Sophie Hannah will return to the judging panel this year. She is an internationally bestselling writer of psychological crime fiction, a poet and Honorary Fellow of the College. Her novels have been published in 32 languages and include The Carrier (2013) which won the Crime Thriller of the Year Award at the Specsavers National Book Awards. Two of Sophie’s crime novels, The Point of Rescue and The Other Half Lives, have been adapted for television and appeared on ITV1 under the series title Case Sensitive in 2011 and 2012. In 2004, Sophie won first prize in the Daphne Du Maurier Festival Short Story Competition for her suspense story The Octopus Nest, which is now published in her first collection of short stories, The Fantastic Book of Everybody’s Secrets. Sophie has also published five collections of poetry. Her fifth, Pessimism for Beginners, was shortlisted for the 2007 T S Eliot Award. Her poetry is studied at GCSE, A-level and degree level across the UK. In 2014, with the blessing of Agatha Christie’s family and estate, Sophie has published three new Hercule Poirot novels, The Monogram Murders, which was a bestseller in more than fifteen countries, Closed Casket, which was published in September 2016 and The Mystery of Three Quarters, a Sunday Times Bestseller. See more on Sophie’s website here.

Gillian Stern will return to the judging panel this year. She is an editor of literary and commercial fiction, who after 15 years of commissioning books in the social sciences, championed a debut novel that went on to win the Whitbread First Novel Award and the Richard and Judy Summer Reads ofSummer Reads. Passionate about fiction and experienced in spotting and editing bestsellers, Gillian is also a successful ghostwriter, having ghosted eight memoirs to dates. She works on a freelance basis as a structural editor for several publishers including Bloomsbury, Orion and Penguin and critiques and edits for many leading literary agencies including Curtis Brown, Conville & Walsh, PFD, RCW, Furniss Lawton, Aitken Alexander and A M Heath. She also works with The Writer’s Workshop, The Literary Consultancy and mentors writers sent to her by agents, publishers and word of mouth recommendations.@gillybethstern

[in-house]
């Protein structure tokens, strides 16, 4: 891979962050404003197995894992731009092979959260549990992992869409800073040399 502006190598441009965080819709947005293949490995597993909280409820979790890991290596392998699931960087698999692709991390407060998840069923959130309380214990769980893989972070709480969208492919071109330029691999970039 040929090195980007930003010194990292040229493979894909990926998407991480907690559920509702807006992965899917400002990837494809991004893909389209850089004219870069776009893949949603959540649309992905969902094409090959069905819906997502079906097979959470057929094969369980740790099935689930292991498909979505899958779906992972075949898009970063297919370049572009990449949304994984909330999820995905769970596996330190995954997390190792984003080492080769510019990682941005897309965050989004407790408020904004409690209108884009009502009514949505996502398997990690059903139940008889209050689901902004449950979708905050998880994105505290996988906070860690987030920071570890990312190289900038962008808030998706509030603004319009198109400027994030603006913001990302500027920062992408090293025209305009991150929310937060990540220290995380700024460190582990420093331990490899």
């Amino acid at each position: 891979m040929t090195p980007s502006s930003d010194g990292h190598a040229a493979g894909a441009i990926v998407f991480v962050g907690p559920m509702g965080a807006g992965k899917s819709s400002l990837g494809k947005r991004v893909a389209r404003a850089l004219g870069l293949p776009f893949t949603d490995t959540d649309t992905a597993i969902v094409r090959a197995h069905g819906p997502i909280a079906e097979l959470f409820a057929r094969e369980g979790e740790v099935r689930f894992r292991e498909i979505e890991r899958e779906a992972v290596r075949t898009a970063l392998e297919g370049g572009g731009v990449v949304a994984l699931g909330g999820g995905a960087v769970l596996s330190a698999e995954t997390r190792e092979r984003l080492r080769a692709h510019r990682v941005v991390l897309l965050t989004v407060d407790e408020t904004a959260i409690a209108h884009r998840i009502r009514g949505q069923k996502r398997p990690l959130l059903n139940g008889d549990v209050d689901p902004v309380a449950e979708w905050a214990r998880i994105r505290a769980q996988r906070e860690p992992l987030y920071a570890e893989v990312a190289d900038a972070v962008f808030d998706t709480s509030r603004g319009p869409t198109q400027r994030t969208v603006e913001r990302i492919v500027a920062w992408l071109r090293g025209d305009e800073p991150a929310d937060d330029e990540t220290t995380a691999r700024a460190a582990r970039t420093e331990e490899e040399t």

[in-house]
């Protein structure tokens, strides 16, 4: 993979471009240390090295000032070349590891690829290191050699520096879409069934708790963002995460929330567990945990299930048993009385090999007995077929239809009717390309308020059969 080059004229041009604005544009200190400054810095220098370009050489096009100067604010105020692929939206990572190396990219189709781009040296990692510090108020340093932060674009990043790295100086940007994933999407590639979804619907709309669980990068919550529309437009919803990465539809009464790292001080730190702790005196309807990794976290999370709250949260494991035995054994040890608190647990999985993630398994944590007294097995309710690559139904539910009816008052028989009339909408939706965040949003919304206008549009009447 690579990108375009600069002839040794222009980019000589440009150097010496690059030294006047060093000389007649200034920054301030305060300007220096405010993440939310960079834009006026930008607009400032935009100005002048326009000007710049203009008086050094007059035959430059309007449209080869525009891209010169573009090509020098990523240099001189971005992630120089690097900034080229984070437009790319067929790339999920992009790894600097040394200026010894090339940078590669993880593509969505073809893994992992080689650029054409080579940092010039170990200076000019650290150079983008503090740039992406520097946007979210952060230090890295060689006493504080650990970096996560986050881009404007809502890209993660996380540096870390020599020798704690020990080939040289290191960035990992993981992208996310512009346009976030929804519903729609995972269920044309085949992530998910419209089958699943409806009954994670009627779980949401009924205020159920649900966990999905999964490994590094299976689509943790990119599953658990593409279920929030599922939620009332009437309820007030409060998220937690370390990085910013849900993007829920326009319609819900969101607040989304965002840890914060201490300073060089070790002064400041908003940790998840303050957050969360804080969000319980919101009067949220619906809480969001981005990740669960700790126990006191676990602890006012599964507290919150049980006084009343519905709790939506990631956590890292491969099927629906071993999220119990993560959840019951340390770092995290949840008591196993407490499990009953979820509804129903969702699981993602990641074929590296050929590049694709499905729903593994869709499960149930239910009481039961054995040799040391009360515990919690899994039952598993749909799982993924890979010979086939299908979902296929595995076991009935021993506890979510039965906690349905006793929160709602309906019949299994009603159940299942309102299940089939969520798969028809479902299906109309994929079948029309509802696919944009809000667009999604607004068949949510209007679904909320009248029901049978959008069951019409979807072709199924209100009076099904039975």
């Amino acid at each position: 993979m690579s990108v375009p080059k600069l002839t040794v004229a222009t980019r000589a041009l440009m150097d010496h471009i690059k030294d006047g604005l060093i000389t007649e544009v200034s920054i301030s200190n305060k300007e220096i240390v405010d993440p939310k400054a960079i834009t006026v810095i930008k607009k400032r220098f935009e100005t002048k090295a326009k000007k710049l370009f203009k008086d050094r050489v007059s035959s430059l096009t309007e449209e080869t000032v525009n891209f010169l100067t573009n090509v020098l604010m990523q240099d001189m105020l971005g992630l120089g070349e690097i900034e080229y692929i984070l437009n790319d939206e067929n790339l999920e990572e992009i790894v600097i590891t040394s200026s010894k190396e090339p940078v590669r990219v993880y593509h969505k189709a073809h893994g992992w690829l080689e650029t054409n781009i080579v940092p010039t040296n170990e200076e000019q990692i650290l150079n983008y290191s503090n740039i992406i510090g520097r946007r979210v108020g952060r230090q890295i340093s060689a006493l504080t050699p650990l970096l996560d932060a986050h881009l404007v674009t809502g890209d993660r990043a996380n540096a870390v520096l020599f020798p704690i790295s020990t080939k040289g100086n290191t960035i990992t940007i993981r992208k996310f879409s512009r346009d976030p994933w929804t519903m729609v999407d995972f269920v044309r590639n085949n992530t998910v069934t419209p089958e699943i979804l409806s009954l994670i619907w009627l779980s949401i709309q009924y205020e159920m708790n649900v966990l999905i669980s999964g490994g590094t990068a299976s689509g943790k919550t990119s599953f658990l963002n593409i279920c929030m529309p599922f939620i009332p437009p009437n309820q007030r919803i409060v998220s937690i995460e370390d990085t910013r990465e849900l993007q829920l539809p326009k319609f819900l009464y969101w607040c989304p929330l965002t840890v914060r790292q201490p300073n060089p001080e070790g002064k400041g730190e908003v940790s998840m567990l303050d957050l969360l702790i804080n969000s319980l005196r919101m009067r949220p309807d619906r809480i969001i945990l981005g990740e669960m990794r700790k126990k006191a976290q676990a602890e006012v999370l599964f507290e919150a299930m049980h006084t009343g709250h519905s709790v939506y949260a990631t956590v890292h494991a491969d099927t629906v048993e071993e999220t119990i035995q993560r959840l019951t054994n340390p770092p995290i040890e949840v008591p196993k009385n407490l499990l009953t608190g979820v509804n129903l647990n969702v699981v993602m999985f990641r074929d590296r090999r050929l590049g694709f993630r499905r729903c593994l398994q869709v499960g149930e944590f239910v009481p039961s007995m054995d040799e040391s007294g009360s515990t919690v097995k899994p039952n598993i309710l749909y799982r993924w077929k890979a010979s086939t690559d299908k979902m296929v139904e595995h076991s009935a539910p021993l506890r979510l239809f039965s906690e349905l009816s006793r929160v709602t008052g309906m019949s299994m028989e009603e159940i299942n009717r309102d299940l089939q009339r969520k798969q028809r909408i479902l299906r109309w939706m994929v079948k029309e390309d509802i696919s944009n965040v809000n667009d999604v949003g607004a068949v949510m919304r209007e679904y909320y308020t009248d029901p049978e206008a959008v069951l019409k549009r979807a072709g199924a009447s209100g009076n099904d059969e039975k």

Dr Lindsey Traub

Dr Lindsey Traub returns to the judging panel in 2020. She is an Emeritus Fellow of Lucy Cavendish College, having previously been both College Lecturer in English and Vice-President. Addicted to fiction since childhood, she has spent her working life thinking, talking and writing about it – with a particular interest in 19th Century American women writers who penned the very first ‘bestsellers’. 


Clio Cornish is Editorial Director for Michael Joseph, Penguin Random House, where she publishes commercial and book club fiction. She was previously at HQ, HarperCollins, where shepublished a range of bestselling, prize-winning and prize-shortlisted authors and was awarded the London Book Fair Trailblazer Award. Prior to her time at HarperCollins she was a fiction bookseller for Waterstones, and she holds a BA Hons in English Literature from University College London. In her current role, Clio is looking for powerful, conversation-starting, relationship-driven fiction, and is particularly drawn to novels with a strong sense of place or an evocative period setting. She enjoys considering fiction which tests the boundaries, and is passionate about discovering and supporting new voices.

In this section

Laura Marshall, Shortlisted Author 2016

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"I will always be grateful to the Lucy Cavendish Fiction Prize, as it was really the first step on the road to everything that has happened since" Laura Marshall, shortlisted 2016

More about the Prize

Our Fiction Prize

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Just how did we choose our winner?